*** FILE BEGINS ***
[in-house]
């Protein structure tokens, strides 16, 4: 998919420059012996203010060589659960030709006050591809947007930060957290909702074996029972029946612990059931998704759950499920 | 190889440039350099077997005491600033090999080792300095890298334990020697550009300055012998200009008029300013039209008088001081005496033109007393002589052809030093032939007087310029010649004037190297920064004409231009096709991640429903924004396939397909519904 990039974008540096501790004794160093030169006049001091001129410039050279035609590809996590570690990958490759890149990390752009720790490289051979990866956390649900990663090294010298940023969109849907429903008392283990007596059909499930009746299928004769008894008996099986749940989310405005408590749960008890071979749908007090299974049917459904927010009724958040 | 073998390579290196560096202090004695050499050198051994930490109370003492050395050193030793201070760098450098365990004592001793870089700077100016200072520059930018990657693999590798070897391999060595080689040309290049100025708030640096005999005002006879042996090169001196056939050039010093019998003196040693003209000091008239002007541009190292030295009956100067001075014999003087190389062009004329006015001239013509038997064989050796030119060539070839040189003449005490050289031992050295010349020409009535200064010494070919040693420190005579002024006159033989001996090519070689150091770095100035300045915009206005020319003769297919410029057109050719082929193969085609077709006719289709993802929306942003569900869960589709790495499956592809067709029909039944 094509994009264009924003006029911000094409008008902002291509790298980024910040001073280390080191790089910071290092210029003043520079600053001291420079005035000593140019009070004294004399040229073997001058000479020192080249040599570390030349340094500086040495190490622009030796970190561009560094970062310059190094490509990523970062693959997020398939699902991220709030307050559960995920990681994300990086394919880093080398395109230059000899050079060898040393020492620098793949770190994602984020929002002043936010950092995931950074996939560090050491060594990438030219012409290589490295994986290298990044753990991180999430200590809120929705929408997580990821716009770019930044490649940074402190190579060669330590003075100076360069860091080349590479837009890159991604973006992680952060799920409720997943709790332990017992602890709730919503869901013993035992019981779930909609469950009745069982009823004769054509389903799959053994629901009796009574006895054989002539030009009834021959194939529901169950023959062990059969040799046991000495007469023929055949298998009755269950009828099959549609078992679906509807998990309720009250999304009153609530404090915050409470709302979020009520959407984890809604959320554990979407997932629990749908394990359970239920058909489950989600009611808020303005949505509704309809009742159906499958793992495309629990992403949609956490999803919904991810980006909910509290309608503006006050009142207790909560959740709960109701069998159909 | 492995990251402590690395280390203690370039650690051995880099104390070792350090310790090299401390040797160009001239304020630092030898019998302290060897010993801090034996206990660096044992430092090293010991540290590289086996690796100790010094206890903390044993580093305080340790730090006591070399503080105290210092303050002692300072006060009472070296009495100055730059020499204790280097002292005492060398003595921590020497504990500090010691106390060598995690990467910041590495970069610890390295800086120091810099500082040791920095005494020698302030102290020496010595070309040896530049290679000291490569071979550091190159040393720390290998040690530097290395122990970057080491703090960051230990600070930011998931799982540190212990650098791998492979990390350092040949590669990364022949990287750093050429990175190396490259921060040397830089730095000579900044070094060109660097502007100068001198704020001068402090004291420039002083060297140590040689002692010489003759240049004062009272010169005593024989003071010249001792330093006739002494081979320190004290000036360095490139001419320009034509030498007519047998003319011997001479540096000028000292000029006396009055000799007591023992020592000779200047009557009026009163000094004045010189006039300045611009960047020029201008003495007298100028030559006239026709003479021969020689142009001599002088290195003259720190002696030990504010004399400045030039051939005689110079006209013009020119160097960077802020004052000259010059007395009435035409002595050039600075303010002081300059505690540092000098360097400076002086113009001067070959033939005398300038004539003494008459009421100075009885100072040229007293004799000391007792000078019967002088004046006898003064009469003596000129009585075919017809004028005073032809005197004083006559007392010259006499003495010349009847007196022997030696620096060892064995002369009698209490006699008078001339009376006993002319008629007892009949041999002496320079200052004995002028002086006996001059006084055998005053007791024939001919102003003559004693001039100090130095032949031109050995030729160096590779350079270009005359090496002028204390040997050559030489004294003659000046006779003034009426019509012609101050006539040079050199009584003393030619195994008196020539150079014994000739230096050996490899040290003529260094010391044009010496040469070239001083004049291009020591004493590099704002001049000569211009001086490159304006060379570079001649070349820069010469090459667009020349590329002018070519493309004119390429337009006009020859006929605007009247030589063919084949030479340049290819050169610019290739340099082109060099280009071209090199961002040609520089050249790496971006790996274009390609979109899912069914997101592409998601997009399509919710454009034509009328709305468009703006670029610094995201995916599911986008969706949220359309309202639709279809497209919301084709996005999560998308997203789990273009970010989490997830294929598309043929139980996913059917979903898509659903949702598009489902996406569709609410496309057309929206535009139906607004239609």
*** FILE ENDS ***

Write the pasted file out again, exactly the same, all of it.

[in-house]
């Protein structure tokens, strides 16, 4: 998919420059012996203010060589659960030709006050591809947007930060957290909702074996029972029946612990059931998704759950499920 | 190889440039350099077997005491600033090999080792300095890298334990020697550009300055012998200009008029300013039209008088001081005496033109007393002589052809030093032939007087310029010649004037190297920064004409231009096709991640429903924004396939397909519904 990039974008540096501790004794160093030169006049001091001129410039050279035609590809996590570690990958490759890149990390752009720790490289051979990866956390649900990663090294010298940023969109849907429903008392283990007596059909499930009746299928004769008894008996099986749940989310405005408590749960008890071979749908007090299974049917459904927010009724958040 | 073998390579290196560096202090004695050499050198051994930490109370003492050395050193030793201070760098450098365990004592001793870089700077100016200072520059930018990657693999590798070897391999060595080689040309290049100025708030640096005999005002006879042996090169001196056939050039010093019998003196040693003209000091008239002007541009190292030295009956100067001075014999003087190389062009004329006015001239013509038997064989050796030119060539070839040189003449005490050289031992050295010349020409009535200064010494070919040693420190005579002024006159033989001996090519070689150091770095100035300045915009206005020319003769297919410029057109050719082929193969085609077709006719289709993802929306942003569900869960589709790495499956592809067709029909039944 094509994009264009924003006029911000094409008008902002291509790298980024910040001073280390080191790089910071290092210029003043520079600053001291420079005035000593140019009070004294004399040229073997001058000479020192080249040599570390030349340094500086040495190490622009030796970190561009560094970062310059190094490509990523970062693959997020398939699902991220709030307050559960995920990681994300990086394919880093080398395109230059000899050079060898040393020492620098793949770190994602984020929002002043936010950092995931950074996939560090050491060594990438030219012409290589490295994986290298990044753990991180999430200590809120929705929408997580990821716009770019930044490649940074402190190579060669330590003075100076360069860091080349590479837009890159991604973006992680952060799920409720997943709790332990017992602890709730919503869901013993035992019981779930909609469950009745069982009823004769054509389903799959053994629901009796009574006895054989002539030009009834021959194939529901169950023959062990059969040799046991000495007469023929055949298998009755269950009828099959549609078992679906509807998990309720009250999304009153609530404090915050409470709302979020009520959407984890809604959320554990979407997932629990749908394990359970239920058909489950989600009611808020303005949505509704309809009742159906499958793992495309629990992403949609956490999803919904991810980006909910509290309608503006006050009142207790909560959740709960109701069998159909 | 492995990251402590690395280390203690370039650690051995880099104390070792350090310790090299401390040797160009001239304020630092030898019998302290060897010993801090034996206990660096044992430092090293010991540290590289086996690796100790010094206890903390044993580093305080340790730090006591070399503080105290210092303050002692300072006060009472070296009495100055730059020499204790280097002292005492060398003595921590020497504990500090010691106390060598995690990467910041590495970069610890390295800086120091810099500082040791920095005494020698302030102290020496010595070309040896530049290679000291490569071979550091190159040393720390290998040690530097290395122990970057080491703090960051230990600070930011998931799982540190212990650098791998492979990390350092040949590669990364022949990287750093050429990175190396490259921060040397830089730095000579900044070094060109660097502007100068001198704020001068402090004291420039002083060297140590040689002692010489003759240049004062009272010169005593024989003071010249001792330093006739002494081979320190004290000036360095490139001419320009034509030498007519047998003319011997001479540096000028000292000029006396009055000799007591023992020592000779200047009557009026009163000094004045010189006039300045611009960047020029201008003495007298100028030559006239026709003479021969020689142009001599002088290195003259720190002696030990504010004399400045030039051939005689110079006209013009020119160097960077802020004052000259010059007395009435035409002595050039600075303010002081300059505690540092000098360097400076002086113009001067070959033939005398300038004539003494008459009421100075009885100072040229007293004799000391007792000078019967002088004046006898003064009469003596000129009585075919017809004028005073032809005197004083006559007392010259006499003495010349009847007196022997030696620096060892064995002369009698209490006699008078001339009376006993002319008629007892009949041999002496320079200052004995002028002086006996001059006084055998005053007791024939001919102003003559004693001039100090130095032949031109050995030729160096590779350079270009005359090496002028204390040997050559030489004294003659000046006779003034009426019509012609101050006539040079050199009584003393030619195994008196020539150079014994000739230096050996490899040290003529260094010391044009010496040469070239001083004049291009020591004493590099704002001049000569211009001086490159304006060379570079001649070349820069010469090459667009020349590329002018070519493309004119390429337009006009020859006929605007009247030589063919084949030479340049290819050169610019290739340099082109060099280009071209090199961002040609520089050249790496971006790996274009390609979109899912069914997101592409998601997009399509919710454009034509009328709305468009703006670029610094995201995916599911986008969706949220359309309202639709279809497209919301084709996005999560998308997203789990273009970010989490997830294929598309043929139980996913059917979903898509659903949702598009489902996406569709609410496309057309929206535009139906607004239609």